But Kim's nuclear test -- though a small bang in a cave -- may have finally wrecked his nuclear racket.
South Korea's "sunshine" policy -- intended to nudge North Korea toward modernity -- has failed. Kim's July missile volley ended Japan's policy of public quiescence and private uneasiness. Likewise, U.S. diplomacy, aimed at ending North Korea's emerging nuclear threat, has failed. The Clinton administration attempted to buy the nukes with economic carrots, the Bush administration (with its six-nation talks) tried to pry the nukes loose using a diplomatic "squeeze." Neither gambit worked, because both strategies to be effective relied on steady Chinese cooperation.
Which is why the nuke test may boomerang on Pyongyang.
North Korea's July missile volley embarrassed China. The nuclear test appears to have galvanized it. Chinese security specialist Shen Dingli said last week that North Korea "considers its national interests (in acquiring nuclear weapons) to be greater than its relations with China." In Shen's words, China's diplomacy has also "been a failure."
Kim's nuke test publicly exposes China's failure -- a major power's failure on its own border.
No one likes to lose face, but "face" is particularly important in North Asian diplomacy.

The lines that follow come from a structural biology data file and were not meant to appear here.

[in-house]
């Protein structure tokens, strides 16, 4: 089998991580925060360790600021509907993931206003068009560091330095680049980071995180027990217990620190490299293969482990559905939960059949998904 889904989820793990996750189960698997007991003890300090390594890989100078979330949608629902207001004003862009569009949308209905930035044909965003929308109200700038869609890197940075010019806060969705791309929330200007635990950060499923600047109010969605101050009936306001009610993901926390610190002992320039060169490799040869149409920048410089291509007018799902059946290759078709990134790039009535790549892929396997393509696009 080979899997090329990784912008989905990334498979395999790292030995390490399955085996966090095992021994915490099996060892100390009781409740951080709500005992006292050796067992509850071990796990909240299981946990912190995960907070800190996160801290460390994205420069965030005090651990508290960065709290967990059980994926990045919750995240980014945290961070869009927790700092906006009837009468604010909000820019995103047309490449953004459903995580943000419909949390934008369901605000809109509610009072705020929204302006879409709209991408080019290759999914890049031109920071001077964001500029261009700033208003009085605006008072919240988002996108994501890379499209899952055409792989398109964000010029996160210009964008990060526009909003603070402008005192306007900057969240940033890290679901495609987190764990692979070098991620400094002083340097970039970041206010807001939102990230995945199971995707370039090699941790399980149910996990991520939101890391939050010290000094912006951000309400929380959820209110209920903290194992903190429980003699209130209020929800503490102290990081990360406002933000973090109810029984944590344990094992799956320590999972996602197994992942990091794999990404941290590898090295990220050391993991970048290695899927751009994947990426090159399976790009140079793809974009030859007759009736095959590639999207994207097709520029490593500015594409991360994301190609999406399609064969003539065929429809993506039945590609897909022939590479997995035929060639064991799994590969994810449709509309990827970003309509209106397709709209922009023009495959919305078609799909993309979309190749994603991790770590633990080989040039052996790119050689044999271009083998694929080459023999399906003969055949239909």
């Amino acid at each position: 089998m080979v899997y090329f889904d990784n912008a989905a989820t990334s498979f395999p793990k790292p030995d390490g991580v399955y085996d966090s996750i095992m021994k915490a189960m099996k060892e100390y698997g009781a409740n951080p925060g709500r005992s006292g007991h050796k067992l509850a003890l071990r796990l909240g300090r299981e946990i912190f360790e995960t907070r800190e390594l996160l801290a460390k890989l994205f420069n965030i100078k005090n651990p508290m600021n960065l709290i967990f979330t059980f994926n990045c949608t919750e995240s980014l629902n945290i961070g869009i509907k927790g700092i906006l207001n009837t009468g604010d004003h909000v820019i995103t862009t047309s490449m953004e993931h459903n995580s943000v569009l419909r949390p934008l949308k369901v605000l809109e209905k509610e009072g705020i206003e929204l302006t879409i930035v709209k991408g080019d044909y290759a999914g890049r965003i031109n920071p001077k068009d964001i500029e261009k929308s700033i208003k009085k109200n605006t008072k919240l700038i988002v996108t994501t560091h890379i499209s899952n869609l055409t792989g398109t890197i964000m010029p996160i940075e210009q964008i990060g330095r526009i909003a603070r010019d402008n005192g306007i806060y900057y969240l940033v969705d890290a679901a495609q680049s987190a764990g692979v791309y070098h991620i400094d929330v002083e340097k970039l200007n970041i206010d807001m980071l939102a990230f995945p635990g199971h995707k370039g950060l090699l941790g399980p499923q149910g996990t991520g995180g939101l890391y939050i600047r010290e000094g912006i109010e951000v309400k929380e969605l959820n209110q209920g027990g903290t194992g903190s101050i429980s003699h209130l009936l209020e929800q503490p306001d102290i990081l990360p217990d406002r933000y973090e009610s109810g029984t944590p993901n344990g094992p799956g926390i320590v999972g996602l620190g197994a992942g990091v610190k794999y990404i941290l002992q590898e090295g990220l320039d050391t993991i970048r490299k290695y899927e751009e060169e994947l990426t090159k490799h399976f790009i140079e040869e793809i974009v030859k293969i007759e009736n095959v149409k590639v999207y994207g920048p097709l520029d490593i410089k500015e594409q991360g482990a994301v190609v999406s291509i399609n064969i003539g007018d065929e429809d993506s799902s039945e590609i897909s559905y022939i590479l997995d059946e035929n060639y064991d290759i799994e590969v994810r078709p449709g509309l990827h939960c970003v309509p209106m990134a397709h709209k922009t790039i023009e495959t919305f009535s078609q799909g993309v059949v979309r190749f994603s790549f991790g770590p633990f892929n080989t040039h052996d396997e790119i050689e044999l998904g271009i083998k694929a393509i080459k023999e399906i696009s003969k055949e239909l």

Forcing North Korea to kowtow (in the regional parlance) is a way for China to re-establish its political position. But this must be done without resort to war.
That suggests a land and maritime embargo of North Korea, with the Hermit Kingdom's borders hermetically sealed. An embargo is the "stick" the Bush administration's "six-nation" diplomacy lacked. Such a cooperative international operation might actually "pry the nukes" from Pyongyang. An effective embargo requires a committed China. It's time for China to demonstrate the political will to protect its own linked economic interests.
Austin Bay is the author of three novels. His third novel, The Wrong Side of Brightness, was published by Putnam/Jove in June 2003. He has also co-authored four non-fiction books, to include A Quick and Dirty Guide to War: Third Edition (with James Dunnigan, Morrow, 1996).
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